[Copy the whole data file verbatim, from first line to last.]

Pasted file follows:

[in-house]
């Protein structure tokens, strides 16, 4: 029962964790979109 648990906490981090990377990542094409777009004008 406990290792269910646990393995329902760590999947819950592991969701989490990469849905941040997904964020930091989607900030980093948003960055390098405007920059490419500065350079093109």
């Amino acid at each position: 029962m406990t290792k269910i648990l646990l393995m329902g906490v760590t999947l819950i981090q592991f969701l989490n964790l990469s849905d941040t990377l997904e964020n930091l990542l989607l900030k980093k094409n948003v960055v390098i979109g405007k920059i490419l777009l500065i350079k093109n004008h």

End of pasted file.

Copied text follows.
[in-house]
């Protein structure tokens, strides 16, 4: 029962964790979109 648990906490981090990377990542094409777009004008 406990290792269910646990393995329902760590999947819950592991969701989490990469849905941040997904964020930091989607900030980093948003960055390098405007920059490419500065350079093109």
């Amino acid at each position: 029962m406990t290792k269910i648990l646990l393995m329902g906490v760590t999947l819950i981090q592991f969701l989490n964790l990469s849905d941040t990377l997904e964020n930091l990542l989607l900030k980093k094409n948003v960055v390098i979109g405007k920059i490419l777009l500065i350079k093109n004008h």